What is Brand Loyalty and How Can Companies Build it?
By Sabrina DorronsoroJul 1
Identify opportunities to improve your DCI maturity
A decade ago, the cruise industry found itself in some choppy waters.
Younger travelers were opting for more adventurous and customizable vacations, which left cruise lines fighting over a rapidly shrinking (and aging) pool of customers. As recently as 2011, the average age of a cruise passenger topped 50, and only 7 percent were between 25 and 29, according to a Cruise Lines International Association industry report.
To put it plainly, the cruise industry had a millennial problem.
Cruise lines knew they needed to act fast to lure younger travelers. Without increasing their share of millennials, these companies would run out of passengers and, eventually, run aground. Almost instantly, every major cruise line decided to take action and make attracting millennials a huge part of their marketing efforts.
They invested millions into targeting younger travelers, expanding the variety of packages they offered, and retooling their ships to better match the desires of the highly coveted demographic.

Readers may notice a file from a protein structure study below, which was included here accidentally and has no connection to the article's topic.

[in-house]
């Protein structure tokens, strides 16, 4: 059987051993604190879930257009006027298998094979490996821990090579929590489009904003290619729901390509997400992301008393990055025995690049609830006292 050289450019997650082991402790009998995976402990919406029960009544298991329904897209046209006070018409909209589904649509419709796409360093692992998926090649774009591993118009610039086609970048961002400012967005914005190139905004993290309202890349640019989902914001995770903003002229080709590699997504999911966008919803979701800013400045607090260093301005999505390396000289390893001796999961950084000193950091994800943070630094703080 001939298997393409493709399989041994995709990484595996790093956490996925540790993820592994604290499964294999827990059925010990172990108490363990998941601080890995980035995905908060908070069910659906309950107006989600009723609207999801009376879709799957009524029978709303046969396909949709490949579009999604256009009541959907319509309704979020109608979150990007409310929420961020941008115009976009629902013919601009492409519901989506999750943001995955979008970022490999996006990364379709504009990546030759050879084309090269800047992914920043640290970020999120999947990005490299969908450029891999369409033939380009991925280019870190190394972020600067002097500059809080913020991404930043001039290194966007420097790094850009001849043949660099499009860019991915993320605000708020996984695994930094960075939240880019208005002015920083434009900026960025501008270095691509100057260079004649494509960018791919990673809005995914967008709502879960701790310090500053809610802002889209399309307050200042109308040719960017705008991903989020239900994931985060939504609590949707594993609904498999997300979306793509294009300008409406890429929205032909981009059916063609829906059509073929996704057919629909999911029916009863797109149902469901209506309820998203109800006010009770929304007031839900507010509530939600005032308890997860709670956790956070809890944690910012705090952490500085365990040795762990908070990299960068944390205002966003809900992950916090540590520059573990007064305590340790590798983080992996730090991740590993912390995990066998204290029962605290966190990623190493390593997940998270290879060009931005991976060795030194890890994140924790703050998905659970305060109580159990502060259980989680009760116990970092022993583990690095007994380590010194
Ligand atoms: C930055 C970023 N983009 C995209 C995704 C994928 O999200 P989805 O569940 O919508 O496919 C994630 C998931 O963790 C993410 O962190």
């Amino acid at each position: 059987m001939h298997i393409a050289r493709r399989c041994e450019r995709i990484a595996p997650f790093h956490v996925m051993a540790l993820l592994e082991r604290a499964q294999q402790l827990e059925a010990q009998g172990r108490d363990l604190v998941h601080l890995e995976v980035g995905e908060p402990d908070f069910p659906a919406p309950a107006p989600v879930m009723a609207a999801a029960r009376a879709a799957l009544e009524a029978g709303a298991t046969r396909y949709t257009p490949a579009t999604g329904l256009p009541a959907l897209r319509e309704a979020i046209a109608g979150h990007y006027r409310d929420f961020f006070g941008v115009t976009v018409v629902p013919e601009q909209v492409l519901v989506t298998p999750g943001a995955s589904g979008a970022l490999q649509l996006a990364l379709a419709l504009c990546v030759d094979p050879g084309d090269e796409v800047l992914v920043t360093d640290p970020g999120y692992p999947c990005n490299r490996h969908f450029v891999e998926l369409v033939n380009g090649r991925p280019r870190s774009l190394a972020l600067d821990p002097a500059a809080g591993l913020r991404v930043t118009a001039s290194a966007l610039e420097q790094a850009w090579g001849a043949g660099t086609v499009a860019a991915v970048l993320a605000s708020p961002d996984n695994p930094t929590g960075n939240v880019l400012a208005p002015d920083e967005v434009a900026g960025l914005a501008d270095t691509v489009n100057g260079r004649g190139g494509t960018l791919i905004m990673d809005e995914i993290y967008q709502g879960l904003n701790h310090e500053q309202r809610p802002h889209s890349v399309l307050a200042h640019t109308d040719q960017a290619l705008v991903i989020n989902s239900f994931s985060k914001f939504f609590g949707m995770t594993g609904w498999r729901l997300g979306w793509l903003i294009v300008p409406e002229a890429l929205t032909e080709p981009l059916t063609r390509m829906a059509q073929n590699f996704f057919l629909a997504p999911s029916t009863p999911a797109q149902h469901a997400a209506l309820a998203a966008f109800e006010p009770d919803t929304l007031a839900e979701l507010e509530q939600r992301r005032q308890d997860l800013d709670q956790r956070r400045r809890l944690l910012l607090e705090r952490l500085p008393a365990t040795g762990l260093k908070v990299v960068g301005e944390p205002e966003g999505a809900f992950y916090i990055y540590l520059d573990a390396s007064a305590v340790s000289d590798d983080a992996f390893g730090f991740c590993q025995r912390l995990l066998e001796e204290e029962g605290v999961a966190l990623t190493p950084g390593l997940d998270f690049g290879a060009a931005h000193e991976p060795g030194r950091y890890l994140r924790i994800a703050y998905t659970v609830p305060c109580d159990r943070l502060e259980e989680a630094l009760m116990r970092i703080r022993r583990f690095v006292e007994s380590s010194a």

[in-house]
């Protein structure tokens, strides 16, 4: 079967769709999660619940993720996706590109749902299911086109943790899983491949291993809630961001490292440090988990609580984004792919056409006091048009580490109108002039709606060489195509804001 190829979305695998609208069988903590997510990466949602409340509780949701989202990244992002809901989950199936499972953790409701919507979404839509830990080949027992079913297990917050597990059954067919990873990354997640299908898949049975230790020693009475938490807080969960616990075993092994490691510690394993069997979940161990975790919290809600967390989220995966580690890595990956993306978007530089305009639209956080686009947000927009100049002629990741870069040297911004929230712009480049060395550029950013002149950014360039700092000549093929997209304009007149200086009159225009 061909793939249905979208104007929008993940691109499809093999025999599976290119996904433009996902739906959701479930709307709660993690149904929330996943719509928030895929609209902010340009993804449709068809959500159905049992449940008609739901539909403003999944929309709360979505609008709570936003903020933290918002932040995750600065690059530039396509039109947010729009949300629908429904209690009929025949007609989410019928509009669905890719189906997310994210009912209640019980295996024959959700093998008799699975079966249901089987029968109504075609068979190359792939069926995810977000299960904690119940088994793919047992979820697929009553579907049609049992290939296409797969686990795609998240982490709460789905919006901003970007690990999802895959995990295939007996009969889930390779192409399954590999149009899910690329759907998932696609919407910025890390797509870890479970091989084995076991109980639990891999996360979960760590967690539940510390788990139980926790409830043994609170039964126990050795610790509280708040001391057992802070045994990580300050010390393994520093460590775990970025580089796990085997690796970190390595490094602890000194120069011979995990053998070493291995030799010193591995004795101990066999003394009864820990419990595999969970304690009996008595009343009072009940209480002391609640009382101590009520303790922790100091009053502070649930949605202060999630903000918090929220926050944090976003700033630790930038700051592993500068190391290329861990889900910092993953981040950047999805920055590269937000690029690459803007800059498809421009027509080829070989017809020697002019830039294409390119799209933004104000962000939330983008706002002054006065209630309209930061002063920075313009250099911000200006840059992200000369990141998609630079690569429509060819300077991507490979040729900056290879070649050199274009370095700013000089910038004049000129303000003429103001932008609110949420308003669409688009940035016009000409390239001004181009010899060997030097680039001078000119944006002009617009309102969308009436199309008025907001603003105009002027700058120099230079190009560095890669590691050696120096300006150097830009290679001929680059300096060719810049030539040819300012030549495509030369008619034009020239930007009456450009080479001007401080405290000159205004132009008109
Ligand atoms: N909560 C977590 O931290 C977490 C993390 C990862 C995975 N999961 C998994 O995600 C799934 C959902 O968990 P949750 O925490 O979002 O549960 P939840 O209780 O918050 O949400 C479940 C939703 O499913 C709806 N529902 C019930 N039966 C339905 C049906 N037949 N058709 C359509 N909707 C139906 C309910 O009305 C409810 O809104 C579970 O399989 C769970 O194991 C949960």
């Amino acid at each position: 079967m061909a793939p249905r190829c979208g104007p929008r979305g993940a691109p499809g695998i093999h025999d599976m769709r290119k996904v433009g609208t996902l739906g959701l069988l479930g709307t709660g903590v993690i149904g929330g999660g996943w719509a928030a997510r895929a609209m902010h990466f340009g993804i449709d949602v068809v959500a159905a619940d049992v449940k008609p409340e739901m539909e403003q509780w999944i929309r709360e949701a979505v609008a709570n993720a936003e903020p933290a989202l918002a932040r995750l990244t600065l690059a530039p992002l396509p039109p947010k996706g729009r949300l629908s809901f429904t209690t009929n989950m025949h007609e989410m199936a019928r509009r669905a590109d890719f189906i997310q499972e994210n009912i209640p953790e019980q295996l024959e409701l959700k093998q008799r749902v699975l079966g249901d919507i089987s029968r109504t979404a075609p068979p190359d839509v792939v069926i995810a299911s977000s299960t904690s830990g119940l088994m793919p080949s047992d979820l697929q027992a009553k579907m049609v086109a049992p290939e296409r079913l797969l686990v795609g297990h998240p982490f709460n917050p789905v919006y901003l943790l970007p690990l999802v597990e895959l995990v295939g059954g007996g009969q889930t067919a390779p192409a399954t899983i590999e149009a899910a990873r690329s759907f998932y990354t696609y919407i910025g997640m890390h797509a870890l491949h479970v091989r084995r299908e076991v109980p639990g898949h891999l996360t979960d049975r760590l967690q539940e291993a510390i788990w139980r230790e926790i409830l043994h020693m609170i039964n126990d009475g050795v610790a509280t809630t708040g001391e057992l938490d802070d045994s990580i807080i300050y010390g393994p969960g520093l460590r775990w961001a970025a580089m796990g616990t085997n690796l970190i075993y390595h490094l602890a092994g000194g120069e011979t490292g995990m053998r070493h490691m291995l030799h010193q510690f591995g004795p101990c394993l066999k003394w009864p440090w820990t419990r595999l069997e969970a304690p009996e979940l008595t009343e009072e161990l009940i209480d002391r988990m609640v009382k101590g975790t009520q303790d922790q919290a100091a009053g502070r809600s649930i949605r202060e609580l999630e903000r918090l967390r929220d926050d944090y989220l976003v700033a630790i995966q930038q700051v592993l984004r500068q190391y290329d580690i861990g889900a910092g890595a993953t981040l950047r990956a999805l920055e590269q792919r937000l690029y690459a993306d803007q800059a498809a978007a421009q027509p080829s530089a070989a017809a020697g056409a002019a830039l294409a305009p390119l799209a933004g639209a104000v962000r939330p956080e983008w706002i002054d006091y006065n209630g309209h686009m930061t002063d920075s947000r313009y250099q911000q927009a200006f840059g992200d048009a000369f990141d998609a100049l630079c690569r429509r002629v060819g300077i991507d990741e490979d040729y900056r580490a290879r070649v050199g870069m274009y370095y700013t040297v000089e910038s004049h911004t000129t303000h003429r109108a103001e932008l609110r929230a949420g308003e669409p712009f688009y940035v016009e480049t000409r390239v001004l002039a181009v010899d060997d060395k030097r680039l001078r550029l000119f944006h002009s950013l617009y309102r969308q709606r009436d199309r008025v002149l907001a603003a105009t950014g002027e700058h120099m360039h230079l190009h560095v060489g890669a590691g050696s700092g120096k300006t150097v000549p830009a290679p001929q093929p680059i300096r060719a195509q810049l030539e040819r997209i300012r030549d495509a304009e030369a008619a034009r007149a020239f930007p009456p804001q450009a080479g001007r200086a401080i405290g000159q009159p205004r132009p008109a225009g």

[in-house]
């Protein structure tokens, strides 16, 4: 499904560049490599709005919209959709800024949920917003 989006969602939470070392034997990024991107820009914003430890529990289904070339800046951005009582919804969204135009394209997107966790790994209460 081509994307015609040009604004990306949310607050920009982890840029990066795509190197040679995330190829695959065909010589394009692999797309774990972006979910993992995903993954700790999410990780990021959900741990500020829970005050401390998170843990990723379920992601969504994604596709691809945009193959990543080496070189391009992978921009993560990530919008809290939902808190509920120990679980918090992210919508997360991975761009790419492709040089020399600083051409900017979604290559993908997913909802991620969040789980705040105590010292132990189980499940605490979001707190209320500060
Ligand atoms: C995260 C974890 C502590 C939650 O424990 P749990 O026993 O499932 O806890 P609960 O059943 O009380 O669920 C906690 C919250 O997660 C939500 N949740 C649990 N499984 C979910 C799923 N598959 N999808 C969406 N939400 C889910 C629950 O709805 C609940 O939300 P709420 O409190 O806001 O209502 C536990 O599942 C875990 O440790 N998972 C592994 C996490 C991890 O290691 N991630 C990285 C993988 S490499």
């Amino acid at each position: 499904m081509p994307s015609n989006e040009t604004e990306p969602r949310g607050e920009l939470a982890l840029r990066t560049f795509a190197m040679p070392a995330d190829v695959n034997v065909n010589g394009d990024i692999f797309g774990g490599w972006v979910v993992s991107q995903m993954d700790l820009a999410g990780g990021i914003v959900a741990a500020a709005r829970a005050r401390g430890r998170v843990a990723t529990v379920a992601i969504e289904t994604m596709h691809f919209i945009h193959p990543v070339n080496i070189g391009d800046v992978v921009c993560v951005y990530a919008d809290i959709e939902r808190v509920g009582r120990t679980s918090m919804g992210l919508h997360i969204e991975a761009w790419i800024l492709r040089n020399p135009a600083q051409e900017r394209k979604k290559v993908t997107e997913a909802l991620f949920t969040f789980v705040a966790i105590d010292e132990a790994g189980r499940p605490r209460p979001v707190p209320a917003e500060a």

There was just one problem: No one really knew for sure what would entice millennials onto cruise ships.
The destination — more millennial cruisers — was set, but the path to get there wasn’t so clear. What attracted millennials to cruises? What kinds of experiences were they looking for? Without clear answers to these questions, many of the major cruise lines employed a “try everything, see what works” approach.
Some cruise lines opted for shorter, less expensive cruises that emphasized adventure over decadence, according to Adweek. Others went the other way, leaning into millennials’ penchant for micro brews and farm-to-table cuisine, the Miami Herald reports. And still others brought the party, building their cruises around popular bands and live DJ sets.
In their quest to attract millennials, cruise lines were choosing to play darts with a shotgun: firing as large a spray as possible, hoping that at least something would hit the target.